Search results for 'Casey Rufener' (try it on Scholar)

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Profile: Casey Rufener (Macalester College)
  1. Edward S. Casey & Donald A. Landes (2013). INTERVIEW: The Weight of Imagination, Memory, and Place: The Multiple Origins of Edward S. Casey's Thought. In Donald A. Landes & Azucena Cruz-Pierre (eds.), Exploring the Work of Edward S. Casey: Giving Voice to Place, Memory, and Imagination. Bloomsbury 17-43.
    This is an interview with Edward S. Casey, conducted by Donald A. Landes.
     
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  2. Edward Casey (1997). The Fate of Place a Philosophical History. Monograph Collection (Matt - Pseudo).
    In this imaginative and comprehensive study, Edward Casey, one of the most incisive interpreters of the Continental philosophical tradition, offers a philosophical history of the evolving conceptualizations of place and space in Western thought. Not merely a presentation of the ideas of other philosophers, _The Fate of Place_ is acutely sensitive to silences, absences, and missed opportunities in the complex history of philosophical approaches to space and place. A central theme is the increasing neglect of place in favor of (...)
     
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  3. Edward S. Casey (1987). Remembering: A Phenomenological Study. Indiana University Press.
    Edward S. Casey provides a thorough description of the varieties of human memory, including recognizing and reminding, reminiscing and commemorating, body memory and place memory. The preface to the new edition extends the scope of the original text to include issues of collective memory, forgetting, and traumatic memory, and aligns this book with Casey's newest work on place and space. This ambitious study demonstrates that nothing in our lives is unaffected by remembering.
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  4.  28
    John Casey (1990). Pagan Virtue: An Essay in Ethics. Oxford University Press.
    The study of the virtues has largely dropped out of modern philosophy, yet it was the predominant tradition in ethics fom the ancient Greeks until Kant. Traditionally the study of the virtues was also the study of what constituted a successful and happy life. Drawing on such diverse sources as Aristotle, Augustine, Aquinas, Shakespeare, Hume, Jane Austen, Hegel, Nietzsche, and Sartre, Casey here argues that the classical virtues of courage, temperance, practical wisdom, and justice centrally define the good for (...)
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  5. Edward Casey (1997). The Fate of Place: A Philosophical History. University of California Press.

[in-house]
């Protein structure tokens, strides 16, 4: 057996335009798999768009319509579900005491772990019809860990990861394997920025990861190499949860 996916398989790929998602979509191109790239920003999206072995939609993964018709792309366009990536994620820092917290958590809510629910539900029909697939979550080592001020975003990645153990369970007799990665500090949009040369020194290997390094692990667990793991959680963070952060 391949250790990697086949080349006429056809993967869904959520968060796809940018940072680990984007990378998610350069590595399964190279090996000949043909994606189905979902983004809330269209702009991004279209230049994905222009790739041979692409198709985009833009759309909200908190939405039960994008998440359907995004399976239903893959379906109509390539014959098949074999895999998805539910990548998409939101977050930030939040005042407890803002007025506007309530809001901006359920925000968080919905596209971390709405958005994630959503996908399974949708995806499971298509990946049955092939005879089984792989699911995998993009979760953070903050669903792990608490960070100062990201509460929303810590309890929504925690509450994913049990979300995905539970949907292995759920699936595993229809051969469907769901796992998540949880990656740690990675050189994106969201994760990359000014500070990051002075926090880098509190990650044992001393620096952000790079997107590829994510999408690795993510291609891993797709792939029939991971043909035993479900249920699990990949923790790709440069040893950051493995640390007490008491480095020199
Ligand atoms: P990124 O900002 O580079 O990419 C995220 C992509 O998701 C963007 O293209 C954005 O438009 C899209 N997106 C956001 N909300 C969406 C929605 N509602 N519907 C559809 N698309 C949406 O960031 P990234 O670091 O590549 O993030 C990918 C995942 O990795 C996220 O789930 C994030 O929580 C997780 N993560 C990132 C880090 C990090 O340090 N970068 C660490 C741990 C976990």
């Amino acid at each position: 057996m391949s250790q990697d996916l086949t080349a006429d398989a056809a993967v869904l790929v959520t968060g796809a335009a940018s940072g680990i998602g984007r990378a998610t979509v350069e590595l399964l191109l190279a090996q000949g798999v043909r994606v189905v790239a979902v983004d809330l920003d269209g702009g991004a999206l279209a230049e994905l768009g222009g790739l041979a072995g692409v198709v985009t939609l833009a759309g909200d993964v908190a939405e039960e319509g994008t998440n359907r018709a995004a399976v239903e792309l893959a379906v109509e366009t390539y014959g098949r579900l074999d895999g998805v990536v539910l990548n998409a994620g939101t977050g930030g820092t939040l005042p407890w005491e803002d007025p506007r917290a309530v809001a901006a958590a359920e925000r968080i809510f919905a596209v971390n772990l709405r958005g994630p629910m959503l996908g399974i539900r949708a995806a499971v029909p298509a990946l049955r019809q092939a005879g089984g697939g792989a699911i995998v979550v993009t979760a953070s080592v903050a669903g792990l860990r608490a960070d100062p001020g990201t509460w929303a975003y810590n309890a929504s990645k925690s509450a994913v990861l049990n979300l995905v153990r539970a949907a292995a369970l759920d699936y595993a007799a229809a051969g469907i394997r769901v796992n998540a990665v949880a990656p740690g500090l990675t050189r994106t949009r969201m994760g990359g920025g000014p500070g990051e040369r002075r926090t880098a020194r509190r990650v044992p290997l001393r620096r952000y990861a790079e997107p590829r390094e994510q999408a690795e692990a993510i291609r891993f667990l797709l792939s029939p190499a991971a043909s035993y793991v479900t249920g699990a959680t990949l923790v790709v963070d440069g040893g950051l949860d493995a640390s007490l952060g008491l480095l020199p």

In this imaginative and comprehensive study, Edward Casey, one of the most incisive interpreters of the Continental philosophical tradition, offers a philosophical history of the evolving conceptualizations of place and space in Western thought. Not merely a presentation of the ideas of other philosophers, _The Fate of Place_ is acutely sensitive to silences, absences, and missed opportunities in the complex history of philosophical approaches to space and place. A central theme is the increasing neglect of place in favor of (...)
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  6.  33
    Gerard Casey (1995). Reply to Professor Anderson. American Catholic Philosophical Quarterly 69 (4):621-622.
    Before I come to Professor Anderson’s objections to the argument in question, I should like to clarify just a few points. The argument that I presented is taken immediately from Mortimer Adler’s presentation of it, so let us call it ‘Adler’s Argument,’ though in fact its origins go all the way back to Aristotle. My reading of Adler’s presentation of the argument was that he gave it in two different forms, one categorical, the other hypothetical. Both forms of the argument, (...)
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  7.  29
    Edward Casey (2009). Limit and Edge, Voice and Place. Radical Philosophy Review 12 (1/2):241-248.
    This piece extends Edward Casey’s meditations on the notion of place. Here he specifically looks at “limitrophic” phenomena, including the U.S.-Mexico border as a means for thinking between edge and limit, place and voice.
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  8.  1
    Edward S. Casey (2000). The World at a Glance. In Fred Evans & Leonard Lawlor (eds.), Chiasms: Merleau-ponty's notion of flesh. State University of New York Press 147-164.